Many modern businesses are carried on through a “trading trust”, with a private company serving as trustee. However, while this type of arrangement is not uncommon, there is still a great deal of uncertainty about correct protocol when a corporate trustee becomes insolvent. Questions arise such as:
Over the years these issues have been considered by various Courts in a number of different jurisdictions. Nonetheless, the recent decision of the Full Court of the Federal Court of Australia in Killarnee, demonstrates that there remains a lack of judicial consensus with respect to many of the abovementioned issues.
Selling the trust property
Section 477 of the Corporations Act 2001 (Cth) (the Corporations Act) allows a liquidator of a company to sell and distribute property of the company. Because, strictly speaking, trust property is not property of the company, the Court held that this section does not give liquidators power to sell trust property.
However, that does not mean liquidators cannot sell the trust property at all, and indeed the Court was cautious to emphasise that, although there is no statutory power to sell trust property, the power may (and will most likely) be granted by a court exercising equitable jurisdiction.
The basis for a Court exercising equitable jurisdiction to allow the sale of trust property is the right of indemnification, which allows trustees to have recourse to trust assets to discharge debts properly incurred as trustee. This right is considered to be company property and vests in liquidators upon a company entering into liquidation.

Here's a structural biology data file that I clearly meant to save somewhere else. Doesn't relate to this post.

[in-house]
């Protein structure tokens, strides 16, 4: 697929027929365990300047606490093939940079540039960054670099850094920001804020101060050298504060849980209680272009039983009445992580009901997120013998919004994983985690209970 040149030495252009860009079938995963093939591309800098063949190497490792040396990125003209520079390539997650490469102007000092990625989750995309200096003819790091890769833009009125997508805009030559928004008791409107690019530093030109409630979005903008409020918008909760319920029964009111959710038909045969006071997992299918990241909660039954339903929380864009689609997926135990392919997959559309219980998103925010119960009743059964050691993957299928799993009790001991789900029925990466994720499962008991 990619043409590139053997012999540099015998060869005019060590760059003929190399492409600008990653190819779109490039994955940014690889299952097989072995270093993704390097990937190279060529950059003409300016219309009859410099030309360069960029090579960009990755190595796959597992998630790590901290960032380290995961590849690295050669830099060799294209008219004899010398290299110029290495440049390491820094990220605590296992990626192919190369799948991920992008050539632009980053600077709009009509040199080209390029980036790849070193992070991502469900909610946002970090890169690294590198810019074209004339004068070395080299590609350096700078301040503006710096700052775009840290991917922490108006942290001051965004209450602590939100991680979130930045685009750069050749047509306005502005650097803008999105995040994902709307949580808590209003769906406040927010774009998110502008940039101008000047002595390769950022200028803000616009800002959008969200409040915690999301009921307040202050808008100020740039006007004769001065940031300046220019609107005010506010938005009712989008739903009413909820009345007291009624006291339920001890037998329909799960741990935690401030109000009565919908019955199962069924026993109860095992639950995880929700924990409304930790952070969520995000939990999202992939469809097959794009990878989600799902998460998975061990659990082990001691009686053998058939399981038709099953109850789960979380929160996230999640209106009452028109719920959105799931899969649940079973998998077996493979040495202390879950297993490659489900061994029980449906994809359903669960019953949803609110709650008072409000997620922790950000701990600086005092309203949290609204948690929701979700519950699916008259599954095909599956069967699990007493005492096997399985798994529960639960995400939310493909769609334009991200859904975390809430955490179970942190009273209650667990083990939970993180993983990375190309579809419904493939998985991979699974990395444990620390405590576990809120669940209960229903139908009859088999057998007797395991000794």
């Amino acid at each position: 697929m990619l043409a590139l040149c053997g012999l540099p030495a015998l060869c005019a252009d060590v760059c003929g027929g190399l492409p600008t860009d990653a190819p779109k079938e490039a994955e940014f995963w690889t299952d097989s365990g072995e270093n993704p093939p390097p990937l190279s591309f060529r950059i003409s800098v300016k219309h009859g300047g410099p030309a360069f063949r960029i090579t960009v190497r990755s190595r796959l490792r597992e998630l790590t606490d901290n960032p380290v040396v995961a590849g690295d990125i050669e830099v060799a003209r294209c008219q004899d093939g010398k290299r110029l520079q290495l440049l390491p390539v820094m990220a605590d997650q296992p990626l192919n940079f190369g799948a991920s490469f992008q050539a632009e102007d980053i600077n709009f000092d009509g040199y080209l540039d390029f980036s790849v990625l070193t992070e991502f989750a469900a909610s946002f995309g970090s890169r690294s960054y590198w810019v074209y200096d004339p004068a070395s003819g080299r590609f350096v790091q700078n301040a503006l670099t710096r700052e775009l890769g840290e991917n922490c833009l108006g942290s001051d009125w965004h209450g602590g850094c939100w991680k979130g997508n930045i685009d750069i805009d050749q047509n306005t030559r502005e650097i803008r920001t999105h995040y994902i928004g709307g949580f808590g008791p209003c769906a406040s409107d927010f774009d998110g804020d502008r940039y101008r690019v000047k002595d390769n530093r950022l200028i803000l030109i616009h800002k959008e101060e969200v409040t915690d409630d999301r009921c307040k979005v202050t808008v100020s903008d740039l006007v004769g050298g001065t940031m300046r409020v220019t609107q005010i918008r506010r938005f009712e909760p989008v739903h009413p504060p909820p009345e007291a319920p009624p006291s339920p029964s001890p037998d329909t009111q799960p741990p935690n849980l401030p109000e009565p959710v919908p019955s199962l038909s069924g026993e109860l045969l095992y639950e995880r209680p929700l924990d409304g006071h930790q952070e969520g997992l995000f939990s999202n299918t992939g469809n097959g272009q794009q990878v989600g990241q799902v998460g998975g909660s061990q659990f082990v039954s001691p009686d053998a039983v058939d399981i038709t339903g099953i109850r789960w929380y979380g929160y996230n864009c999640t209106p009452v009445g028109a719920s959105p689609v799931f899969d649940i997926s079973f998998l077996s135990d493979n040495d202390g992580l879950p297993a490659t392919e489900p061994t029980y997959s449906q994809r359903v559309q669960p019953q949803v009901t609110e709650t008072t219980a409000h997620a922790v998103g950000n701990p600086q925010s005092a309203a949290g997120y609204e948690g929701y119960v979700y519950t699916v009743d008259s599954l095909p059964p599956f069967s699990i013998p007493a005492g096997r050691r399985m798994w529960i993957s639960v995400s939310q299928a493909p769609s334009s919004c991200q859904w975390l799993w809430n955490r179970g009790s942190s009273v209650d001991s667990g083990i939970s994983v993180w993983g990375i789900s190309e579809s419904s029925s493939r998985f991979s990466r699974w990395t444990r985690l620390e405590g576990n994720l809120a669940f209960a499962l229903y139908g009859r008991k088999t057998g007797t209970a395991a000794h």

Availability of the proceeds to certain creditors
As a trustee’s right of indemnification takes priority over the rights of beneficiaries, beneficiaries will almost inevitably miss out on a piece of the pie. The more pressing and controversial issue is: should the funds realised from the sale of trust assets be distributed to creditors of the company, or creditors of the trust only?
The Court differentiated between two components of the right of indemnification:
Chief Justice Allsop, who delivered the lead judgment in this case, held that if payment has already been made, the right of recoupment is “a generally available asset”, whereas if payment has not already been made, the right of exoneration due to its nature and character (it being that a right over, or in respect of, trust property to be used for trust purposes) “is an asset available for trust creditors” (as distinct from company creditors).
It is telling that this conclusion is contrary to the conclusion reached by the Victorian Supreme Court of Appeal some months prior in Amerind.
Distributing the proceeds
As trust assets are not sold pursuant to the Corporations Act, the Court considered whether the regime governing distributions set out under the Corporations Act was applicable.
On this point, Chief Justice Allsop and Justice Farrell held that proceeds from the realisation of trust assets should be applied in accordance with the priorities regime, whereas Justice Siopis dissented because he thought the scenario was not one contemplated by the legislation.
The majority’s conclusion supports a similar conclusion reached in Amerind, but notably diverges from other recent decisions.
Killarnee supports the view that funds realised from a liquidator’s sale of trust property should be available to trust creditors (as distinct from company creditors generally) and should be distributed so that liquidators’ costs/remuneration and employee entitlements have priority over claims of other trust creditors.
Although Killarnee remains the most current authoritative decision on these matters, it is safe to say that the law remains in a state of flux. This uncertainty recently resulted in the Supreme Court of New South Wales agreeing to adjourn the balance of an application for three months to allow the High Court (if special leave was granted) to authoritatively resolve the controversies arising from Amerind and Killarnee.
Thankfully, on 17 August 2018 the High Court granted an applicant special leave to appeal the Amerind decision. It can therefore be expected that the above issues will be unequivocally determined by the High Court in the near future. Until then, it would be prudent to approach the Killarnee decision with caution.
Guy Edgecombe, Partner
Mitchell Byram, Associate